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Influence of seasonal monsoon on the trophic state deviation in an Asian reservoir
- Influence of seasonal monsoon on the trophic state deviation in an Asian reservoir
- An K.-G.; Park S.S.
- Ewha Authors
- SCOPUS Author ID
- Issue Date
- Journal Title
- Water, Air, and Soil Pollution
- vol. 145, no. 1-4, pp. 267 - 287
- SCI; SCIE; SCOPUS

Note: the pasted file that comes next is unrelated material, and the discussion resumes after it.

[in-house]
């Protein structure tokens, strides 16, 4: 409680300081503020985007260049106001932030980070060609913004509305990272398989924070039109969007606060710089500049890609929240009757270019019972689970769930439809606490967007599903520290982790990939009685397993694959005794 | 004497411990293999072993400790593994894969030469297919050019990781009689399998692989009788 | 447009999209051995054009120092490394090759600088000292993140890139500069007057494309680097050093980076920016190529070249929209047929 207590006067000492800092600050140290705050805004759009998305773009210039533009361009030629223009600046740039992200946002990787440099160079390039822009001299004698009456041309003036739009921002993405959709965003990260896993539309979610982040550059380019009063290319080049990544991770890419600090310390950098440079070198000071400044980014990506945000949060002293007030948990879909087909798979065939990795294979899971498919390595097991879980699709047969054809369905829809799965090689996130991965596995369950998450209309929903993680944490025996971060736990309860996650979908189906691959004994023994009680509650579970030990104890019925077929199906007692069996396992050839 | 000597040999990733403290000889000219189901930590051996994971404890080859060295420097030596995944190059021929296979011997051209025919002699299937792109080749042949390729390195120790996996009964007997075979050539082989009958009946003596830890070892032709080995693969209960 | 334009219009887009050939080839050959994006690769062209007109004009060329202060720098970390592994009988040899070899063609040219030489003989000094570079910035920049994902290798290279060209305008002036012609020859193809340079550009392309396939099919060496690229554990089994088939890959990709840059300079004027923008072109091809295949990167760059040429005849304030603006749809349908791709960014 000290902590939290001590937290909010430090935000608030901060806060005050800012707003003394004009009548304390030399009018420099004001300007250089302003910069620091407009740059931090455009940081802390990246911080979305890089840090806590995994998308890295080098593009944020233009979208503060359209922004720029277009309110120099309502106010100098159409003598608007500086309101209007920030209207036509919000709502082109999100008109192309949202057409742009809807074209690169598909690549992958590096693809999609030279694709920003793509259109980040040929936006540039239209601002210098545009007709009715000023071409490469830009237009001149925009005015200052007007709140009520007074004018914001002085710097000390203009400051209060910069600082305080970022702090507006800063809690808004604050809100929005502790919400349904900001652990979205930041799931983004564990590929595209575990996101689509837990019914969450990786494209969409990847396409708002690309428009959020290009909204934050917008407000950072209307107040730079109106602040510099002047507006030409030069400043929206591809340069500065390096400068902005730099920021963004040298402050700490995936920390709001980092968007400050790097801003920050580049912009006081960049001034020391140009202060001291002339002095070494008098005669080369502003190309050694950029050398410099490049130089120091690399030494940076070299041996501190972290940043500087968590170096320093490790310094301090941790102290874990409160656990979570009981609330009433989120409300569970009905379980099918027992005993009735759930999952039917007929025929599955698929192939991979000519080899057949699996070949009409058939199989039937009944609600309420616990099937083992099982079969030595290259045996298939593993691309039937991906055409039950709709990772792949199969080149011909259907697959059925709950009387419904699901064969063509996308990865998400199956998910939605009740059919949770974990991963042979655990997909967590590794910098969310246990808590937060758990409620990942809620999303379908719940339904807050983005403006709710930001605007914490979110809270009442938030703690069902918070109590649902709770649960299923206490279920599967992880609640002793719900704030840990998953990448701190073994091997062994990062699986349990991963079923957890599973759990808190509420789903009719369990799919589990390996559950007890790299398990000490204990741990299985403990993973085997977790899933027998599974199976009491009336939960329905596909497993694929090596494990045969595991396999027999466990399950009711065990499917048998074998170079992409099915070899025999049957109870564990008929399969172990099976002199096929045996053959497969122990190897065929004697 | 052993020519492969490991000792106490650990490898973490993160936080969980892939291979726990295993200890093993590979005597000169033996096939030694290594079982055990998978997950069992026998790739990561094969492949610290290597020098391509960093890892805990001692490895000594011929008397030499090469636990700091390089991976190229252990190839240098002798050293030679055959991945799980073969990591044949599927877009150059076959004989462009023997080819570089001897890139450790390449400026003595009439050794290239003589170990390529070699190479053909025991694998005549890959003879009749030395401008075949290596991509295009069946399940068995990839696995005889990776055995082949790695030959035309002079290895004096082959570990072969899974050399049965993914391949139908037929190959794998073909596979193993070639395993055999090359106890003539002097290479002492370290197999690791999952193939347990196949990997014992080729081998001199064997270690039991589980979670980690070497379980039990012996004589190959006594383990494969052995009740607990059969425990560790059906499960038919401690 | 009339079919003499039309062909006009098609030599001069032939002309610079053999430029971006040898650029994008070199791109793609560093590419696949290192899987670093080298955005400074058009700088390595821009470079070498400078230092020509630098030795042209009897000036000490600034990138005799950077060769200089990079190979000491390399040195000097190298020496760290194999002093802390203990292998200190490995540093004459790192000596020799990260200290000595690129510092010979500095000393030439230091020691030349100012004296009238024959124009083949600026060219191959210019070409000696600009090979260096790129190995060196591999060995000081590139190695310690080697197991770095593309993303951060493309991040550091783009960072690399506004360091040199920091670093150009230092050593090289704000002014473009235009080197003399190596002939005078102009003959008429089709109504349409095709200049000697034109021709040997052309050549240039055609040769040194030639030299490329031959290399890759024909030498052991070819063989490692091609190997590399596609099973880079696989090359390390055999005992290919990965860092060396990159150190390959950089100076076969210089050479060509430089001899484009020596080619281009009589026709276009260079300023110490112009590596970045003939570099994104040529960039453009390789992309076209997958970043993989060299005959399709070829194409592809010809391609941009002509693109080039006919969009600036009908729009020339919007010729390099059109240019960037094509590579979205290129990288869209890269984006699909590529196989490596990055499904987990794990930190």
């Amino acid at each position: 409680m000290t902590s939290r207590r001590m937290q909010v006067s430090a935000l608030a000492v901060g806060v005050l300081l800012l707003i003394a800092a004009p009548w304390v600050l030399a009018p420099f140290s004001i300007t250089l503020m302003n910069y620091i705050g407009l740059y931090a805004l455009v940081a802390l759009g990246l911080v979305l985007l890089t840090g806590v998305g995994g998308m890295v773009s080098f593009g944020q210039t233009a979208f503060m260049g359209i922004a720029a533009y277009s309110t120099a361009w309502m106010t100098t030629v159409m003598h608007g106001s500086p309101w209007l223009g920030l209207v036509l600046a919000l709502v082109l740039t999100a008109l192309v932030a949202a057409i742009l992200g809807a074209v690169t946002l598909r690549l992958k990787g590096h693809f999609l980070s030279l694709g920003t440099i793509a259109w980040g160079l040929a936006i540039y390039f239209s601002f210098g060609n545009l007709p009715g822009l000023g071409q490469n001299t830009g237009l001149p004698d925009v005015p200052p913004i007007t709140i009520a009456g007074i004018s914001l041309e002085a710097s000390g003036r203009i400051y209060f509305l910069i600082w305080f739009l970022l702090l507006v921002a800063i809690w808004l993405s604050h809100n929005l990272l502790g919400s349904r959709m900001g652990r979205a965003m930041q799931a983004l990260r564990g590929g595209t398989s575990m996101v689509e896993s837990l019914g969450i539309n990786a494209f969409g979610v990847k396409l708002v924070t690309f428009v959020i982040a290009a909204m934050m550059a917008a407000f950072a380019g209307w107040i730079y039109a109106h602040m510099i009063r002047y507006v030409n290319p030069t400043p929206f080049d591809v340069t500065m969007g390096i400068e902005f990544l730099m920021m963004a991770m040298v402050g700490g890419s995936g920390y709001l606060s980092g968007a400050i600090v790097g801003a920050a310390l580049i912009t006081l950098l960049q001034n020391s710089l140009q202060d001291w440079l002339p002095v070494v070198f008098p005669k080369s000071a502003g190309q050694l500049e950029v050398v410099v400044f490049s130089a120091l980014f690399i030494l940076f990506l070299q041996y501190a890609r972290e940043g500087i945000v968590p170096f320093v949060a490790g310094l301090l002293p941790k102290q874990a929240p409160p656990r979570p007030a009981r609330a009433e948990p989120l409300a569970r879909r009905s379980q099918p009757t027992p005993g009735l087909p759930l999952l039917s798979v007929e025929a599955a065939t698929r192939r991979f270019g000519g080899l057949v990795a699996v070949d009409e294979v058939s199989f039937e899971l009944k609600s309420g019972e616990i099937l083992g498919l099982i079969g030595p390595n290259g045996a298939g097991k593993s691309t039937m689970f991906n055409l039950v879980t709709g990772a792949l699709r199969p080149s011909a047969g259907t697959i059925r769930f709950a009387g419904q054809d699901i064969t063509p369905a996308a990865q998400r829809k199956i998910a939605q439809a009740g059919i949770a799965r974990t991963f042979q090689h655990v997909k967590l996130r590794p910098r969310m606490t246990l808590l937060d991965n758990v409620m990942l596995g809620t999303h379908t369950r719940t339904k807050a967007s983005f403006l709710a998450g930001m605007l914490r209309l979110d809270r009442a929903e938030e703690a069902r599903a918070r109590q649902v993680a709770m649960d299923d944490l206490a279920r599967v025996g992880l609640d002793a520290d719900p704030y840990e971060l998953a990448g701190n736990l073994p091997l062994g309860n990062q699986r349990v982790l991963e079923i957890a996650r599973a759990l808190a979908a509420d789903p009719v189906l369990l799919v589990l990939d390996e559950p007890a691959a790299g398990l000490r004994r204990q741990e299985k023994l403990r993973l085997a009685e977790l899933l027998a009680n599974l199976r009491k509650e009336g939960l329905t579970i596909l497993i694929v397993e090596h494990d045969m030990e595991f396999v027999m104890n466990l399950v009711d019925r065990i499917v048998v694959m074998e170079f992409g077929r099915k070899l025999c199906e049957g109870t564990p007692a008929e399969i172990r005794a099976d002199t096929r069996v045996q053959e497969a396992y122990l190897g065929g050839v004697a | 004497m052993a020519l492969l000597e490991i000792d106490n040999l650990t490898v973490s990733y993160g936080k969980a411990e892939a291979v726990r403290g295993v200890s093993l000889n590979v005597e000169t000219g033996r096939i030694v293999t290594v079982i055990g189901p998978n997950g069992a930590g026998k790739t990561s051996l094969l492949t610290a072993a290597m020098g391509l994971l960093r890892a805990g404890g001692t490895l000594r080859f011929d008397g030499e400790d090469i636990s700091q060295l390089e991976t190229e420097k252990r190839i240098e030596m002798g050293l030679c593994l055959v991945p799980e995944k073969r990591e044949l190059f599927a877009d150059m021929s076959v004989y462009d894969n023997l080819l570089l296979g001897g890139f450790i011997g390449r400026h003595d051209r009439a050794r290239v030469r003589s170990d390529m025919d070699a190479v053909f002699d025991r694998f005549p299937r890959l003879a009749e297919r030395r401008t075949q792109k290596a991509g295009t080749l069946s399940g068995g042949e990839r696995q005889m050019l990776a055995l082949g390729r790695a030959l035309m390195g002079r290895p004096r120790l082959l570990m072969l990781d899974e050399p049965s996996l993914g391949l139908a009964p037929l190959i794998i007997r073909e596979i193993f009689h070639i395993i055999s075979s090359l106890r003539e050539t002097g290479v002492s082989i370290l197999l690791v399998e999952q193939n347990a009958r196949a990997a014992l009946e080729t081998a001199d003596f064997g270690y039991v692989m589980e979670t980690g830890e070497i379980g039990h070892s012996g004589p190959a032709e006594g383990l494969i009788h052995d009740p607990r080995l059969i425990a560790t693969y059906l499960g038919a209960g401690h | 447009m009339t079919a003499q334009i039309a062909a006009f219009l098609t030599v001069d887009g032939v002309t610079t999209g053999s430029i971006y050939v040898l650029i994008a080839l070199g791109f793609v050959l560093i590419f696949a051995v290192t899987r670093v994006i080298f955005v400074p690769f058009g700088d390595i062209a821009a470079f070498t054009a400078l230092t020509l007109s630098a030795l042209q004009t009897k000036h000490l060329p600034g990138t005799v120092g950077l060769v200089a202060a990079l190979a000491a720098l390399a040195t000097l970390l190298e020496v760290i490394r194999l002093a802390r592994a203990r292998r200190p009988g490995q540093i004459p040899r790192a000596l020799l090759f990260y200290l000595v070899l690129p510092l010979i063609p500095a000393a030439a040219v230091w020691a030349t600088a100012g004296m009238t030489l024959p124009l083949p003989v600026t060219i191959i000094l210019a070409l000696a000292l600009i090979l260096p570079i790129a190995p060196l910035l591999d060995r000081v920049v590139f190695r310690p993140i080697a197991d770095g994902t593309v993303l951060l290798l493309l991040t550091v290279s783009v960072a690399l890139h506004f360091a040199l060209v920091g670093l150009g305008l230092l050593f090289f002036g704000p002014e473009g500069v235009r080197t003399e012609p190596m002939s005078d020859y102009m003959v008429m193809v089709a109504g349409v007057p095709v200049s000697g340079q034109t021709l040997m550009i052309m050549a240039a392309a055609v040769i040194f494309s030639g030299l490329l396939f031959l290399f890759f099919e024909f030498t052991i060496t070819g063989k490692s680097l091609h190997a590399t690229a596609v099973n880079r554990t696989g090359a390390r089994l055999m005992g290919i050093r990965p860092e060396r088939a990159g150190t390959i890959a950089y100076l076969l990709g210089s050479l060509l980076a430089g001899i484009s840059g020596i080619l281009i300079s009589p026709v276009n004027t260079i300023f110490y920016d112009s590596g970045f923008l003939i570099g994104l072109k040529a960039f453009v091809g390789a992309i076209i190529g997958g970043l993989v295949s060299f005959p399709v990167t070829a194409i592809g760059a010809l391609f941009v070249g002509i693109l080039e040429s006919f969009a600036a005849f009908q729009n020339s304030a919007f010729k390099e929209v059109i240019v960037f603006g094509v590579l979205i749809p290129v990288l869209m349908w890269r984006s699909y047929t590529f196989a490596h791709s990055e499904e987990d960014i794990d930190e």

- Trophic parameters including total nitrogen (TN), total phosphorus (TP), Secchi depth (SD), and chlorophyll-a (CHL) were analyzed to evaluate how the Asian monsoon influences the trophic state of the Taechung Reservoir, Korea. By using conventional criteria, the trophic state of this system ranged from mesotrophic to hypertrophic with spatial and seasonal variations depending on landuse pattern and flow regime. Based on TP, CHL, and transparency, the overall trophic state declined from the headwaters to the dam. However, based on TN, the entire reservoir was hypereutrophic thoughout the year. Comparing nutrients and CHL as trophic parameters, large disparities of the trophic state have been observed in the headwaters during intensive monsoon. The trophic state was much greater when assessments were based on nutrients instead of CHL, indicating a potential trophic deviation. Using Carlson's (1990) two dimensional approach, deviations of the Trophic State Index (TSI), based on the relation between TSI (CHL) minus TSI (TP), and TSI (CHL) minus TSI (SD) during the intensive monsoon indicated that factors other than phosphorus limited algal growth, and that non-algal particles affect light attenuation. These findings were supported by high non-volatile suspended solids (NVSS), short water residence time, and low CHL:TP ratios during monsoon. Such deviations, however, did not occur during weak monsoon. The trophic disparity during the intensive monsoon was considered to be a result of the short water retention time and reduced light availability through dominance of inorganic suspended solids. Under these circumstances, trophic state assessments based only on nutrient loading may not be a useful indicator for water management.
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